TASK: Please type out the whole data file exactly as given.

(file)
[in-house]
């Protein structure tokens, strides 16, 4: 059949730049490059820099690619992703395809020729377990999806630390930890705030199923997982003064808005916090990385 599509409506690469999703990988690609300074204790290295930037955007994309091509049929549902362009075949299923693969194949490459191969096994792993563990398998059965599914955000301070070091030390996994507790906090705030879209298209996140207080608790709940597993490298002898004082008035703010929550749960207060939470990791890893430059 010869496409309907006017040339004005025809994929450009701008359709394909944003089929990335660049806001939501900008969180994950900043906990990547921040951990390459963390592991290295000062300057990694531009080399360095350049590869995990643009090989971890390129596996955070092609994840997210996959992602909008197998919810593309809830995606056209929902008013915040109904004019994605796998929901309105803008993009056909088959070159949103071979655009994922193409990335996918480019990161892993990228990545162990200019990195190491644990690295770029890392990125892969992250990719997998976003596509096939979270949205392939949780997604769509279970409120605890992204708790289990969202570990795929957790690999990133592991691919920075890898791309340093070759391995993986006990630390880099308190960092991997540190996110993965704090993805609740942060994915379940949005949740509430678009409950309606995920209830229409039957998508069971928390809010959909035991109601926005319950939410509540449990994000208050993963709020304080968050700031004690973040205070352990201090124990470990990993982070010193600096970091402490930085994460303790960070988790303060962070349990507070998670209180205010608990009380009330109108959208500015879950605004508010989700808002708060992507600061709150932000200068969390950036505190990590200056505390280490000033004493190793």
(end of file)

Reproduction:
[in-house]
């Protein structure tokens, strides 16, 4: 059949730049490059820099690619992703395809020729377990999806630390930890705030199923997982003064808005916090990385 599509409506690469999703990988690609300074204790290295930037955007994309091509049929549902362009075949299923693969194949490459191969096994792993563990398998059965599914955000301070070091030390996994507790906090705030879209298209996140207080608790709940597993490298002898004082008035703010929550749960207060939470990791890893430059 010869496409309907006017040339004005025809994929450009701008359709394909944003089929990335660049806001939501900008969180994950900043906990990547921040951990390459963390592991290295000062300057990694531009080399360095350049590869995990643009090989971890390129596996955070092609994840997210996959992602909008197998919810593309809830995606056209929902008013915040109904004019994605796998929901309105803008993009056909088959070159949103071979655009994922193409990335996918480019990161892993990228990545162990200019990195190491644990690295770029890392990125892969992250990719997998976003596509096939979270949205392939949780997604769509279970409120605890992204708790289990969202570990795929957790690999990133592991691919920075890898791309340093070759391995993986006990630390880099308190960092991997540190996110993965704090993805609740942060994915379940949005949740509430678009409950309606995920209830229409039957998508069971928390809010959909035991109601926005319950939410509540449990994000208050993963709020304080968050700031004690973040205070352990201090124990470990990993982070010193600096970091402490930085994460303790960070988790303060962070349990507070998670209180205010608990009380009330109108959208500015879950605004508010989700808002708060992507600061709150932000200068969390950036505190990590200056505390280490000033004493190793």